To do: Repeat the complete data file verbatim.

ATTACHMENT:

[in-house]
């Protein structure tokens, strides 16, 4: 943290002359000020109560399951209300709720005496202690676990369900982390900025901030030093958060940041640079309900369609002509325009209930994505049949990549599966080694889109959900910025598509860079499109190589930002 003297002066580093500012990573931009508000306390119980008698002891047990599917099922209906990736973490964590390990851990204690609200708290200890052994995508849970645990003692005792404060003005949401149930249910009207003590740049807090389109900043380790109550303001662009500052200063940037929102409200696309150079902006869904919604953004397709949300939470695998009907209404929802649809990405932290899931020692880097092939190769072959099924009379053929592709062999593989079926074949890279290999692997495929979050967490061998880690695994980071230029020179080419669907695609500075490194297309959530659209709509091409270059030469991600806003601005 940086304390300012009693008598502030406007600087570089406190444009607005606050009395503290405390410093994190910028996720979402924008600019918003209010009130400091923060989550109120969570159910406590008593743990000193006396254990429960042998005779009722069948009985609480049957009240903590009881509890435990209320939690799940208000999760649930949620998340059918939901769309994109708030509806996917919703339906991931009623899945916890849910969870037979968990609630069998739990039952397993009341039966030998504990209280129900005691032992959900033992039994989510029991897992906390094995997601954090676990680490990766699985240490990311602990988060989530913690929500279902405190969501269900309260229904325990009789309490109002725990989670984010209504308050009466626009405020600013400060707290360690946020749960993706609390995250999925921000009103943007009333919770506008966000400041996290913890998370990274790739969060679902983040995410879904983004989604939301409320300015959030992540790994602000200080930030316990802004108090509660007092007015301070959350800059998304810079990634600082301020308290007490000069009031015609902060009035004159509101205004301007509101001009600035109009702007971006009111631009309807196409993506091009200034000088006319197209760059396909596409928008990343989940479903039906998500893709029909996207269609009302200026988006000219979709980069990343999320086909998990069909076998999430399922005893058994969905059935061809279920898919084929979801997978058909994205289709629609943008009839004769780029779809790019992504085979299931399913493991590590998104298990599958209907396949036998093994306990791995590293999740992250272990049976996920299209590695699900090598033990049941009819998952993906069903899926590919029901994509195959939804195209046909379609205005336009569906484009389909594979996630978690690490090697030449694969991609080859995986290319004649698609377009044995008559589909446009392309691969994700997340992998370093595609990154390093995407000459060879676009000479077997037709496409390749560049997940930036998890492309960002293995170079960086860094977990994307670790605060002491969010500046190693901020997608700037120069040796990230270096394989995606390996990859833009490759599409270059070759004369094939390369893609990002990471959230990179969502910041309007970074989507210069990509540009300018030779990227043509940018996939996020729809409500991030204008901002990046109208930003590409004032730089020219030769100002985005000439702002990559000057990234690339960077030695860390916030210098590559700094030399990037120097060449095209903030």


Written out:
[in-house]
């Protein structure tokens, strides 16, 4: 943290002359000020109560399951209300709720005496202690676990369900982390900025901030030093958060940041640079309900369609002509325009209930994505049949990549599966080694889109959900910025598509860079499109190589930002 003297002066580093500012990573931009508000306390119980008698002891047990599917099922209906990736973490964590390990851990204690609200708290200890052994995508849970645990003692005792404060003005949401149930249910009207003590740049807090389109900043380790109550303001662009500052200063940037929102409200696309150079902006869904919604953004397709949300939470695998009907209404929802649809990405932290899931020692880097092939190769072959099924009379053929592709062999593989079926074949890279290999692997495929979050967490061998880690695994980071230029020179080419669907695609500075490194297309959530659209709509091409270059030469991600806003601005 940086304390300012009693008598502030406007600087570089406190444009607005606050009395503290405390410093994190910028996720979402924008600019918003209010009130400091923060989550109120969570159910406590008593743990000193006396254990429960042998005779009722069948009985609480049957009240903590009881509890435990209320939690799940208000999760649930949620998340059918939901769309994109708030509806996917919703339906991931009623899945916890849910969870037979968990609630069998739990039952397993009341039966030998504990209280129900005691032992959900033992039994989510029991897992906390094995997601954090676990680490990766699985240490990311602990988060989530913690929500279902405190969501269900309260229904325990009789309490109002725990989670984010209504308050009466626009405020600013400060707290360690946020749960993706609390995250999925921000009103943007009333919770506008966000400041996290913890998370990274790739969060679902983040995410879904983004989604939301409320300015959030992540790994602000200080930030316990802004108090509660007092007015301070959350800059998304810079990634600082301020308290007490000069009031015609902060009035004159509101205004301007509101001009600035109009702007971006009111631009309807196409993506091009200034000088006319197209760059396909596409928008990343989940479903039906998500893709029909996207269609009302200026988006000219979709980069990343999320086909998990069909076998999430399922005893058994969905059935061809279920898919084929979801997978058909994205289709629609943008009839004769780029779809790019992504085979299931399913493991590590998104298990599958209907396949036998093994306990791995590293999740992250272990049976996920299209590695699900090598033990049941009819998952993906069903899926590919029901994509195959939804195209046909379609205005336009569906484009389909594979996630978690690490090697030449694969991609080859995986290319004649698609377009044995008559589909446009392309691969994700997340992998370093595609990154390093995407000459060879676009000479077997037709496409390749560049997940930036998890492309960002293995170079960086860094977990994307670790605060002491969010500046190693901020997608700037120069040796990230270096394989995606390996990859833009490759599409270059070759004369094939390369893609990002990471959230990179969502910041309007970074989507210069990509540009300018030779990227043509940018996939996020729809409500991030204008901002990046109208930003590409004032730089020219030769100002985005000439702002990559000057990234690339960077030695860390916030210098590559700094030399990037120097060449095209903030």